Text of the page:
You are here

BT_20170331_HYGAURAV31_2816610.jpg
The 2019 edition of SIFA might feature a musical about Stamford Raffles, the founder of Singapore.

BT_20170331_HYGAURAV31_2816610.jpg
Gaurav Kripalani, the new festival director, notes that 2019 marks the second centennial of the country's founding. Hence he's interested in curating artistic works that explore the life and legacy of the British statesman.

Musical on Stamford Raffles for SIFA 2019

The life and legacy of Singapore's founder may be explored in more than one work at the Singapore International Festival of Arts.
Mar 31, 2017 5:50 AM

A MUSICAL about Stamford Raffles, the founder of Singapore, may debut at the Singapore International Festival of Arts (SIFA) in 2019.

The new festival director Gaurav Kripalani, who takes over from Ong Keng Sen later this year, notes that 2019 marks the second centennial of the country's founding. Hence he's interested in curating artistic works that explore the life and legacy of the British statesman.

Raffles arrived in Singapore in January 1819. The following month, he signed an official treaty with Sultan Hussein Shah of Johor that gave the British East India Company the right to set up a trading post in Singapore.

Kripalani says: "We're learning a lot about Raffles now - both positive and negative - and I think that has amazing potential for creation of theatre, music and dance. I expect these works to be very interesting and very different from what we saw during the 50th anniversary of Singapore."

sentifi.com

Market voices on:

Kripalani is no stranger to historical musicals. He helped put together the team that created the award-winning The LKY Musical in 2015 which looked at the early years of Singapore's late Prime Minister Lee Kuan Yew. The Singapore Repertory Theatre (SRT), of which Kripalani is artistic and managing director, also produced one of the country's biggest hit musicals, Forbidden City, in 2002. The musical is set to return in August this year.

Kripalani explains: "One of the things that's important to me is commissioning and developing works on a two- to three-year horizon, so that the work can be workshopped and rewritten properly before it is shown to the public. As a national festival, SIFA needs to put in the resources for that process to happen."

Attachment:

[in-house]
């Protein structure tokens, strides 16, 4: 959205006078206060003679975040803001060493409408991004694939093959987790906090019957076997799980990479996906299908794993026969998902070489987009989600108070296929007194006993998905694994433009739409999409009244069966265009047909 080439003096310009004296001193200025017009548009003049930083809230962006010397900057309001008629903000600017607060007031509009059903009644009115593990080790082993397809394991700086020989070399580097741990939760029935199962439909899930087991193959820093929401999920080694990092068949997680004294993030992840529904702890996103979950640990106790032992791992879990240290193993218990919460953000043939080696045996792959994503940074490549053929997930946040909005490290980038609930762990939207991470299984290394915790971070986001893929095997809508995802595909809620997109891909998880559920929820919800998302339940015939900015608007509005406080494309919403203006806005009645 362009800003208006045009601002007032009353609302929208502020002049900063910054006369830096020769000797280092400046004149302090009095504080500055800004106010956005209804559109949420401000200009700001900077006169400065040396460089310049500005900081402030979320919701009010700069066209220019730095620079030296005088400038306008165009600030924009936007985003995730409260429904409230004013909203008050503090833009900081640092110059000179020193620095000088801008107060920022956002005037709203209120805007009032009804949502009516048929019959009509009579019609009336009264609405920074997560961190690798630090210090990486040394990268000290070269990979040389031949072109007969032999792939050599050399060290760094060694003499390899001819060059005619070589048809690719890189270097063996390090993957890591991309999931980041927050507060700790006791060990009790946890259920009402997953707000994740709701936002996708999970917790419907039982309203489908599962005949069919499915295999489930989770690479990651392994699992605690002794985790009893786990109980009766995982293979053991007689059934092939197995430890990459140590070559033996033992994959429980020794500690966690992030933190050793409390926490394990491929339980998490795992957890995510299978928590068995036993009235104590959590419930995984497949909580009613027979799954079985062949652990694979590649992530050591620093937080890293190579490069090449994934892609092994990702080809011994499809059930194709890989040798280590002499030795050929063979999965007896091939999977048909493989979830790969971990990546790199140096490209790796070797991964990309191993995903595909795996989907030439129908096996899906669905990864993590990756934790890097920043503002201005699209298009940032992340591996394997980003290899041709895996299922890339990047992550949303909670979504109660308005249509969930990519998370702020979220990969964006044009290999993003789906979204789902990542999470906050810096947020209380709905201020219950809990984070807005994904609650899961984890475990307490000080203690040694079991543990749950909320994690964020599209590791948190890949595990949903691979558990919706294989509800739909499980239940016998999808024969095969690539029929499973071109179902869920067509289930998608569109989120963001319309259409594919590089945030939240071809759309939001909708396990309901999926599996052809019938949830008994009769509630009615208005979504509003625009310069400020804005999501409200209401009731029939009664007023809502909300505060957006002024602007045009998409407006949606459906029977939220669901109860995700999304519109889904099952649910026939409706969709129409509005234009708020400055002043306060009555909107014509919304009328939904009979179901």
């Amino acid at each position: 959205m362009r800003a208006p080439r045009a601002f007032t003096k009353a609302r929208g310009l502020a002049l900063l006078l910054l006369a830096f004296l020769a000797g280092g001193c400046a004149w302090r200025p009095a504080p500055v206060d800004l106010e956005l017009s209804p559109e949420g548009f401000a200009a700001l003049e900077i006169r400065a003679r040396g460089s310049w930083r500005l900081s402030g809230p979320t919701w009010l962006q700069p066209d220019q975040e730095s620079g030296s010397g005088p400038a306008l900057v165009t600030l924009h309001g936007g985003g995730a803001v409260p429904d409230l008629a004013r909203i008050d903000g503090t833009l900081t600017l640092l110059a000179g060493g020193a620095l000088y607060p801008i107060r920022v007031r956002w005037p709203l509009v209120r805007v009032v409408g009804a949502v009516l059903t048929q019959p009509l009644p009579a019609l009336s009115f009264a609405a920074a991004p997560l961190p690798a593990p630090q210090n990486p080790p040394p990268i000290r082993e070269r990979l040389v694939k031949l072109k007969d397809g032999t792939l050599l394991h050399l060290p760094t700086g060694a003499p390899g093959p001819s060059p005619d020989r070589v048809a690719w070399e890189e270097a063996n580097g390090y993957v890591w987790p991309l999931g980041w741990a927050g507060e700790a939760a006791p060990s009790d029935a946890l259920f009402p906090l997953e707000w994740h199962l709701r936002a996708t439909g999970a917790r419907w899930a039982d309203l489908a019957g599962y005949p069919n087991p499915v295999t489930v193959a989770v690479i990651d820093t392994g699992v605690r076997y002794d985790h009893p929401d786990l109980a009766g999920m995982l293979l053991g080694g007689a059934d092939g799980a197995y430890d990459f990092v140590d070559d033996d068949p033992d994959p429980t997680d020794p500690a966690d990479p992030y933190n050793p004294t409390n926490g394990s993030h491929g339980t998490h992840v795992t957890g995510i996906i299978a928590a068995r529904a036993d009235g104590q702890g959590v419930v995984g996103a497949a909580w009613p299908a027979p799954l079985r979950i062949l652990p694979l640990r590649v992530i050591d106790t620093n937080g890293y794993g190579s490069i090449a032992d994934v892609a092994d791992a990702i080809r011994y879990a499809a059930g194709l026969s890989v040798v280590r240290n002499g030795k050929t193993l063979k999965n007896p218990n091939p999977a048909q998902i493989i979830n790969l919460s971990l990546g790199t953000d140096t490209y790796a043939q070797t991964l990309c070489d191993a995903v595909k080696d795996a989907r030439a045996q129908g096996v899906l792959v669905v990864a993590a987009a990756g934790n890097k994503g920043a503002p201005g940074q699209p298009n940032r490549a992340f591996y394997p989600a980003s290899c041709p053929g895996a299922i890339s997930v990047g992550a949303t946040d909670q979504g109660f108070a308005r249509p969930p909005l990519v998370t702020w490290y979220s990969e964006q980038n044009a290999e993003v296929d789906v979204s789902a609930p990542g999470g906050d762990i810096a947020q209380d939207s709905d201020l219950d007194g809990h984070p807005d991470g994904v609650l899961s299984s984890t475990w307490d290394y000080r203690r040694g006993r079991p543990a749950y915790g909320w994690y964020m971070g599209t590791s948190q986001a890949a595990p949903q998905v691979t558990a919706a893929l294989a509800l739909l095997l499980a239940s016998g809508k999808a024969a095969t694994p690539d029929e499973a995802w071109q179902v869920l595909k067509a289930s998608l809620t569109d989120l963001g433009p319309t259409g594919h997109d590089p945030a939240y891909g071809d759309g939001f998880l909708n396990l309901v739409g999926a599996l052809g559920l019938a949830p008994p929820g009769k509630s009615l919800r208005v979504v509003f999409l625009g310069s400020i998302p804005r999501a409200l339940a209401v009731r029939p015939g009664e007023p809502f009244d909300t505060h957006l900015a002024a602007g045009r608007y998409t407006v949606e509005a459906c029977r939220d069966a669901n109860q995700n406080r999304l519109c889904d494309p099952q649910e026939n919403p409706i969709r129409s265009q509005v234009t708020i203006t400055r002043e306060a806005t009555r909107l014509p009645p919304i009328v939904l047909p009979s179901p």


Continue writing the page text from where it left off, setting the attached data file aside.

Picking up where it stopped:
Kripalani accepted the job earlier this month, which was followed by an official announcement on March 23. He will head three editions of the festival from 2018 to 2020. In 2014, it underwent a major revamp under Ong and his team.

Instantly, members of the arts community wondered aloud if Kripalani would programme works that veer towards the commercial and the crowd-pleasing, in sharp contrast to his predecessor Ong who favours conceptual provocations that often divide audiences.

SIFA under Ong, however, has been able to distinguish itself quickly and clearly from the other institutions that showcase the performing arts, such as Esplanade and Marina Bay Sands. Kripalani notes: "Keng Sen's programming has stretched the limits of my taste. There are stuff he's brought here I would not have seen on my own. But I have my own perspective on the festival, and my demands of the SIFA audience are different from his.

"I'd like to bring works where the audience can get excited by what they see and debate the issues presented to them. For SRT, I've brought works such as The Pillowman, Disgraced and the upcoming Hand To God. I've also brought shows such as Yaël Farber's Mies Julie, or The Bridge Project that featured Shakespeare's classics such as The Winter's Tale with Ethan Hawke and King Lear with Ian McKellen."

In 2013, SRT successfully co-presented with the Esplanade a series of plays by whom they billed as the "Three Titans of Theatre", namely Yukio Ninagawa, Peter Brook and Simon McBurney. Kripalani says: "I would love to have the three of them back again for SIFA."

Kripalani could not comment on whether the new festival will retain the various elements introduced by Ong and his team, such as the OPEN pre-festival, film segment and visual arts exhibitions. For now, "everything is on the table", he adds.

But there is one thing he's sure of: the festival will be shorter and more concentrated, and not stretched out over several weeks as it is now.

Kripalani says one of the reasons why he accepted the job, which officially begins on May 1, is that he thinks his tastes in the arts are similar to that of Sarah Martin, chief executive officer of Arts House Ltd (AHL), which runs the festival: "I like her vision for the Arts House, I like how direct she is, and I think we have a similar aesthetic."

While he's not stepping away entirely from his responsibilities at SRT during his tenure at SIFA, SRT's executive director Charlotte Nors will take over the position of managing director while associate producer Juliet Chia will assume the role of deputy artistic director.

Nespresso
Pair your daily business read with the perfect cup of espresso.

Subscribe to The Business Times today to receive your very own Nespresso Inissia coffee machine worth $188.

Find out more at btsub.sg/btdeal